By Lisabet Sarai
First of all, I must admit that I stole this title from a novel by Regina Riley, who was a guest on my personal blog recently. I thought that it captured nicely the essence of the hot new sub-genre that is our topic this week: steampunk.
According to Wikipedia, steampunk is “is a sub-genre of science fiction and speculative fiction, frequently featuring elements of fantasy, that came into prominence in the 1980s and early 1990s. The term denotes works set in an era or world where steam power is still widely used — usually the 19th century, and often Victorian era England — but with prominent elements of either science fiction or fantasy, such as fictional technological inventions like those found in the works of H. G. Wells and Jules Verne, or real technological developments like the computer occurring at an earlier date.“ Note that originally steampunk was viewed as a sub-genre of science fiction. In the past year or so, however, there has been an explosion of interest in using the neo-Victorian, proto-technological settings of steampunk as a background for stories that primarily focus on sex and romance. Currently the Erotica Readers & Writers Association's submissions page lists two calls for steampunk; another just closed on April 30th. I expect that we will be seeing many more stories involving dirigibles and mechanical computers, brass spectacles and pneumatic messaging systems, steam-powered dildoes and spanking machines, in the coming months.
Steampunk erotica offers the advantages of a Victorian setting—sexy, constraining undergarments and a frequent recourse to corporal punishment—while allowing more leeway with historical fact. One could, for instance, postulate a steampunk universe in which someone has developed a safe and effective contraceptive. How would that change a world in which impulsive surrender to desire frequently resulted in the disaster of unwanted pregnancy? Or consider the tendency for Victorians to be publicly prudish while privately licentious. What if a steampunk universe included the sort of capabilities for remote surveillance that are available today? Would the official morality intrude into the bedrooms, stables and gentlemens' clubs that are staples of Victorian erotica? Or would the ubiquitous eye of Big Brother present new exhibitionistic and voyeuristic opportunities for those so inclined?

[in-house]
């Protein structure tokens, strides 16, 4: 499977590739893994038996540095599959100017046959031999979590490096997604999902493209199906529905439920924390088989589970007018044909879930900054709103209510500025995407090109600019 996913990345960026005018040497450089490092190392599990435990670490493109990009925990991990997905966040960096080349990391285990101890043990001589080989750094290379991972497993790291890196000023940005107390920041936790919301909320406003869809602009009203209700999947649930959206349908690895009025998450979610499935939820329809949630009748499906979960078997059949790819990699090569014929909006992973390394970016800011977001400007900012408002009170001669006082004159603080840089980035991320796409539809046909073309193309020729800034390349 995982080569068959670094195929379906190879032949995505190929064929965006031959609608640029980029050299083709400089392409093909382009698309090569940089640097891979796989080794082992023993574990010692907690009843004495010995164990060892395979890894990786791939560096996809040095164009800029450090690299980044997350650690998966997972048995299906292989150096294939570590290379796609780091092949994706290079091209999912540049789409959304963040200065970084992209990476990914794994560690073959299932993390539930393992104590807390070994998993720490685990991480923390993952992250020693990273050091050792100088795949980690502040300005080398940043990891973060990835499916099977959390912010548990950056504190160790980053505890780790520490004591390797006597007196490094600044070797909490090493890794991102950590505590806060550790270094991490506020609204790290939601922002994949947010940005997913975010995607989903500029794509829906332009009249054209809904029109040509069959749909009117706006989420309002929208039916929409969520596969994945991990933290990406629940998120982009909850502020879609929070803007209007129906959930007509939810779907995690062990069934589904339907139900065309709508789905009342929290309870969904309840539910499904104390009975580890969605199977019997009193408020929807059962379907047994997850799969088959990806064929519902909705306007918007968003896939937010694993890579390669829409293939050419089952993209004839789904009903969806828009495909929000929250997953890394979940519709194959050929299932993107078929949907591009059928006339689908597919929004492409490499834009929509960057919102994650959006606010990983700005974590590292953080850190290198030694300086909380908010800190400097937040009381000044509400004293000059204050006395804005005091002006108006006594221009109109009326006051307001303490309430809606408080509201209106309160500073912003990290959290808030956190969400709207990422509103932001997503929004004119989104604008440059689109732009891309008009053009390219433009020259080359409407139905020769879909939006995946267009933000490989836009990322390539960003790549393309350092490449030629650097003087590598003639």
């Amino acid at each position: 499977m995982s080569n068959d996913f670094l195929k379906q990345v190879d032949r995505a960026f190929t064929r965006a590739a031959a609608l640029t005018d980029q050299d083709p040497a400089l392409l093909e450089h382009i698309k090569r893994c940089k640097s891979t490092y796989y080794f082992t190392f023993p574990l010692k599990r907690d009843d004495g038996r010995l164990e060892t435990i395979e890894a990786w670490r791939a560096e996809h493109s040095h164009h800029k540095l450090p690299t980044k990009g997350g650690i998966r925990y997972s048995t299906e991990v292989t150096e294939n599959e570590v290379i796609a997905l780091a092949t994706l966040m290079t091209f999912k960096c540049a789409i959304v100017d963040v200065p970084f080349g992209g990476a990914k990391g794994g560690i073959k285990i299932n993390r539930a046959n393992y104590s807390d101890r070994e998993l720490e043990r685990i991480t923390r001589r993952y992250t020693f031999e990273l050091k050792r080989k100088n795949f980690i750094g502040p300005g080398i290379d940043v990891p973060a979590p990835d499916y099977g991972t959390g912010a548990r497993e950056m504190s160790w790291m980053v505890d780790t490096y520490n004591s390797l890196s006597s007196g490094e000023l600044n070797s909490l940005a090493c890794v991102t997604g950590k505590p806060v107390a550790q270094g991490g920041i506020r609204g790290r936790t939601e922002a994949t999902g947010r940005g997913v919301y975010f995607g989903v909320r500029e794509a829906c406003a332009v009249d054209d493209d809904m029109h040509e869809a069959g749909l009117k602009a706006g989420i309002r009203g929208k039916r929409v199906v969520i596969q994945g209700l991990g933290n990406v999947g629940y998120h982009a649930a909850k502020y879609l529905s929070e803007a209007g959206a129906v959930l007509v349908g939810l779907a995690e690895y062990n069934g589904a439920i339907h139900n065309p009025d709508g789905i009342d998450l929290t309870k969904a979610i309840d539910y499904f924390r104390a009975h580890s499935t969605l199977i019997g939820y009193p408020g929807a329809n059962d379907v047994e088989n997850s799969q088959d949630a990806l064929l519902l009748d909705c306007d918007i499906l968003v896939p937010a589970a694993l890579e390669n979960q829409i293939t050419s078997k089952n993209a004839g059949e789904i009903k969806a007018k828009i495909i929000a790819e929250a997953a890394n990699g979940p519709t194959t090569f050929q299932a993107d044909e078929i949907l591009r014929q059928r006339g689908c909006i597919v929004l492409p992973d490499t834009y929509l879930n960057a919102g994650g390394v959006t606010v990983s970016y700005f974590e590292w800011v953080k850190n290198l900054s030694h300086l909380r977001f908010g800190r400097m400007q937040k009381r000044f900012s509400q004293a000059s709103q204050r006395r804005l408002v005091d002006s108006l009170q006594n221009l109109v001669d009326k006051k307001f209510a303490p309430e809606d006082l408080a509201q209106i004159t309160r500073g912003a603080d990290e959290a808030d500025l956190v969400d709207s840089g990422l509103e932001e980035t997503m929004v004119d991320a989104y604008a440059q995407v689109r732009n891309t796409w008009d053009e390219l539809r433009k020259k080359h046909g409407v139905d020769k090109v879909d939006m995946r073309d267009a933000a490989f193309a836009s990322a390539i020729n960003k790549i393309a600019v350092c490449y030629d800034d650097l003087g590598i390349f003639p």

In fact, I am currently working on a steampunk erotica story myself. However, I'm finding that the burgeoning popularity of the genre is squelching my creativity to some extent. As usual, my reaction to a fad is to want to do something completely different. On the other hand, I'd obviously like my contribution to be accepted. I'm finding it challenging to be original without stepping completely outside the bounds of the genre.
I loved Gibson's and Sterling's The Difference Engine and Neal Stephenson's The Diamond Age (which I would classify as steampunk, though Wikipedia does not). I actually haven't read any steampunk erotica or romance. That's probably a good thing, though it may mean that I'll end up with something that doesn't fit the editor's parameters.
When I saw this topic, I'd hoped to have a brief excerpt from my story to share. Alas, at this point I don't even have a title. All I have is a couple of characters, a skeleton plot, and an image: a slender half-Chinese woman, corseted and clasped in rich silk, making her way on foot through a muggy, odiferous Hong Kong night, gaslights haloed by mist, garishly lit airships crisscrossing the dark sky above her advertising shops and restaurants. She is on her master's business, delicate business—and she dare not fail.
I figure I can set my steampunk tale in Victorian Hong Kong, at the height of the Empire, and still not violate the requirements of the genre. And I'm sure that commercial interests would quickly take advantage of new technologies, just as they do today. Since this is erotica, I'm confident I'll have the opportunity to lift my protagonist's voluminous skirts or perhaps unlace her stays. And I have some tasty notions for applying clockwork and steam to the manufacture of sex toys.
So perhaps all will be well. I'm looking forward to reading what the other members of the Grip have to say on this topic. Perhaps one of you will enlighten me further about this genre—or even inspire me.